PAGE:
Remembering 2008

We are occasionally reminded of the 2008 financial meltdown and its aftermath, and the taxpayer-funded bailouts of banks, insurance companies and an automobile manufacturer or two. The massive bailout, $633 billion approximately, was paid out to 982 entities. $633 billion went into TARP (Troubled Asset Relief Program). Fannie Mae and Freddie Mac received $192 billion of that.

Of those recipients, 780 were obligated to pay back the money. The rest, totaling $29.9 billion, received direct subsidies for TARP’s housing programs.

But who’s keeping track?

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How Roseanne and AIG Are Alike

Remember way back in 2008, when the U.S. economy – in fact the whole world’s economy – was on the verge of irreparable meltdown as a result of ludicrously complicated  investment schemes concocted by an unregulated banking industry? With taxpayer bailouts totaling $182 billion, insurance behemoth American International Group (AIG) became the poster child of financial shenanigans. They eventually were shamed into canceling expensive conferences at luxury resorts, the St Regis in Dana Point CA and the Ritz-Carlton at Half Moon Bay CA. The canceled events were had been incentives for top sales producers.

Headline stories fueling outrage for AIG’s lavish spending didn’t inquire into how the independent agents selling AIG’s boring insurance products felt about having their rewards pulled. Compensation for the high-flying perpetrators of the investment schemes was not affected. No note was taken of the housekeepers or banquet servers or other staff of the resorts and the effect on them of  lost income from the canceled events.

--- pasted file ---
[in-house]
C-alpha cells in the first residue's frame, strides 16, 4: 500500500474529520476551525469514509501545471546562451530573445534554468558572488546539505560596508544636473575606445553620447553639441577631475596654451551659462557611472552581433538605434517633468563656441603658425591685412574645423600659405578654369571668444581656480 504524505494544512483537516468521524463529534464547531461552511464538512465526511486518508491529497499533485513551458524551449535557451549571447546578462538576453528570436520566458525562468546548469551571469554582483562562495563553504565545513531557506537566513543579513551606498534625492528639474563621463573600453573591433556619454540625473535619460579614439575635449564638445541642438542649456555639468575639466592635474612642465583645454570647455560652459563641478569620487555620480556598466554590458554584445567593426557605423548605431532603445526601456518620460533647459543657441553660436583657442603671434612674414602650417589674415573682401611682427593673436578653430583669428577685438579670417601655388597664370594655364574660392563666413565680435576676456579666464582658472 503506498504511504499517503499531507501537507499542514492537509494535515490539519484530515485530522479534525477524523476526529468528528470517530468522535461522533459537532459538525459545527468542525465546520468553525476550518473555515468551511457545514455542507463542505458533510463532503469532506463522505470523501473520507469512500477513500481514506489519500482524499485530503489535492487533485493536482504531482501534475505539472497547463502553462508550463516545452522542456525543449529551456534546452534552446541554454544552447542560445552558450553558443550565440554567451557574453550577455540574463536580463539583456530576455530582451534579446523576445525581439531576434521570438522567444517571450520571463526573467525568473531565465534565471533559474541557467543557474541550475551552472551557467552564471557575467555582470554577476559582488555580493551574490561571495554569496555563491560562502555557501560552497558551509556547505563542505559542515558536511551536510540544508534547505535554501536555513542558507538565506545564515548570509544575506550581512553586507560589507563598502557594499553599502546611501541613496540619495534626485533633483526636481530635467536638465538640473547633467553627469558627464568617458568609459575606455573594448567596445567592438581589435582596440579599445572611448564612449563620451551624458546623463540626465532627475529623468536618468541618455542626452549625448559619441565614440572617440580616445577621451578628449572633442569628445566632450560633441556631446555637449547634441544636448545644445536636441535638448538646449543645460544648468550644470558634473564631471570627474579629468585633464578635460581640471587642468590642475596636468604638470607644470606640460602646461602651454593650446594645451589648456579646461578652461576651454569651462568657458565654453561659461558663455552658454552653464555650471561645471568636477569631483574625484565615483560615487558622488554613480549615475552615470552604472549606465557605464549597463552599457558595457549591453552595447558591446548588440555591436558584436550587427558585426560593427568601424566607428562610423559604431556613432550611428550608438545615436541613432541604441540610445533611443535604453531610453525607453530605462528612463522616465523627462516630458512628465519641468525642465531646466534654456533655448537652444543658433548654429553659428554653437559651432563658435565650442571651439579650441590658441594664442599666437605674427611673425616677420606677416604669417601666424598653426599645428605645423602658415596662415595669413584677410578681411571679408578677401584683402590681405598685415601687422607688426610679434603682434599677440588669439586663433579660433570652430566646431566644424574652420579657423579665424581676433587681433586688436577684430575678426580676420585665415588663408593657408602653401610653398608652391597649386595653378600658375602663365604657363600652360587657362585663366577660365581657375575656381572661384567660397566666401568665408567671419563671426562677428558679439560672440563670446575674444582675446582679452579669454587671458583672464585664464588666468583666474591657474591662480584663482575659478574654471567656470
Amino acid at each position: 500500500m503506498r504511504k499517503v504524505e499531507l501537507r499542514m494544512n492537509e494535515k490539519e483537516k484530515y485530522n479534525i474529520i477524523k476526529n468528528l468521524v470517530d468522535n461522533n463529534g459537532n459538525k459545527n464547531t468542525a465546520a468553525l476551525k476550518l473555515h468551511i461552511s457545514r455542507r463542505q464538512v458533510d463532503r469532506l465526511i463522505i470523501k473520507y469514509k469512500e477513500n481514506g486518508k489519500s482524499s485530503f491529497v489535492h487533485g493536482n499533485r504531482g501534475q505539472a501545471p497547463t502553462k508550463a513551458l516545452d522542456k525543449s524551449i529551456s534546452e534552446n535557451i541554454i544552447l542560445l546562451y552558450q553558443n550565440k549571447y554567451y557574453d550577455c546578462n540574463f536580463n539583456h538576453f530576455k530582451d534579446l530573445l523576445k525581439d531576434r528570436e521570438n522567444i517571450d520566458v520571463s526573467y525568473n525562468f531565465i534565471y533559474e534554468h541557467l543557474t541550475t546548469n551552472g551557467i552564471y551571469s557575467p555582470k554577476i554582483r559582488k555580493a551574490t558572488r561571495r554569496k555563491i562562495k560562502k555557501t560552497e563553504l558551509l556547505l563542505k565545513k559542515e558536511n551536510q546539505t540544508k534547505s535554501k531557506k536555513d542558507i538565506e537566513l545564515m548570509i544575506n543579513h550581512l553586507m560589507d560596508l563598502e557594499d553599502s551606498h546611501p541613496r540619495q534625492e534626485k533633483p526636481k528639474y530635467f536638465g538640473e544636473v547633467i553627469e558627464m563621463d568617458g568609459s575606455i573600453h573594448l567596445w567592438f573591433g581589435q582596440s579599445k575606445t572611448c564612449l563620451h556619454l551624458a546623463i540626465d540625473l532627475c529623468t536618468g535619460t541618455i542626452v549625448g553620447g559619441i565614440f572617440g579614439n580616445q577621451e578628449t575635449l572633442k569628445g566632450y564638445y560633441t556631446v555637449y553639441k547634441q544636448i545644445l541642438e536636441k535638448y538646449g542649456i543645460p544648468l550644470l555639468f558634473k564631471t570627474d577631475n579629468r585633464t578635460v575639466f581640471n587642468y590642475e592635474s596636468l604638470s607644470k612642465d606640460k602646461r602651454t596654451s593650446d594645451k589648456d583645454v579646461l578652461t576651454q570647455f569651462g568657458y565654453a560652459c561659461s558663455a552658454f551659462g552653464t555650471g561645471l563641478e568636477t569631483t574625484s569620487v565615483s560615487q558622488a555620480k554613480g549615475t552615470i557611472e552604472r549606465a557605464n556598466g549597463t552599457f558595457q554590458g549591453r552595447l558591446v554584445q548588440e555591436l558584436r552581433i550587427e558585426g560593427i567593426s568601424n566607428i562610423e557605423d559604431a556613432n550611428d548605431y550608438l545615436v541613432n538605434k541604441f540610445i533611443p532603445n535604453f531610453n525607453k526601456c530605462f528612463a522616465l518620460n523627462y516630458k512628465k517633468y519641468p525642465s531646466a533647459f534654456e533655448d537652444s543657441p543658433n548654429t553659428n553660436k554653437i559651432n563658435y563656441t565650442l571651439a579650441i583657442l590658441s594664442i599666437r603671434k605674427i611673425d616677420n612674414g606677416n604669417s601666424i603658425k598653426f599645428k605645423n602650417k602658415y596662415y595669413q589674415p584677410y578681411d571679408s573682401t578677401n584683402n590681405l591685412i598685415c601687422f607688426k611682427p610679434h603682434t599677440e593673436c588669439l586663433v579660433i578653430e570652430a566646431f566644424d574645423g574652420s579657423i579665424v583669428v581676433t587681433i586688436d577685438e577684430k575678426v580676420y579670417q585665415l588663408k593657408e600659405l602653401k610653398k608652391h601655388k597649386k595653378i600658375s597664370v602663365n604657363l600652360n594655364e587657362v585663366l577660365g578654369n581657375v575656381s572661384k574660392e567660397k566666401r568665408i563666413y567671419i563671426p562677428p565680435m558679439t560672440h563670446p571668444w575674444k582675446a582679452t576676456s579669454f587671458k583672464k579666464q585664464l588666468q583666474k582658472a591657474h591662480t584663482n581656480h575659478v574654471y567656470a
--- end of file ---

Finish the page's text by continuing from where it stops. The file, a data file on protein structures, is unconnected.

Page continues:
Much news lately about the sudden cancellation of the “Roseanne” TV show after the star’s racist Twitter remark. The show’s namesake will be fine financially, as will the on-air cast. Most of them, presumably, have guaranteed contracts. Not so fortunate, however are the behind-the-scenes workers who lost their wages with no advance warning. Prop makers, set decorators and special effects workers and others expected at least nine more months of regular paychecks from the hit show which the ABC network had recently renewed for another season.

Roseanne Barr posted on Twitter, “I just want to* apologize to the hundreds of people and wonderful writers (all liberal) and talented actors who lost their jobs on my show due to my stupid tweet.” The next day she took the comment down from her Twitter account and blamed ABC for the lost jobs.

* Why do people “want to apologize” or “want to thank” or “want to” whatever else? If they want to, why not just do it without telling us they “want to?”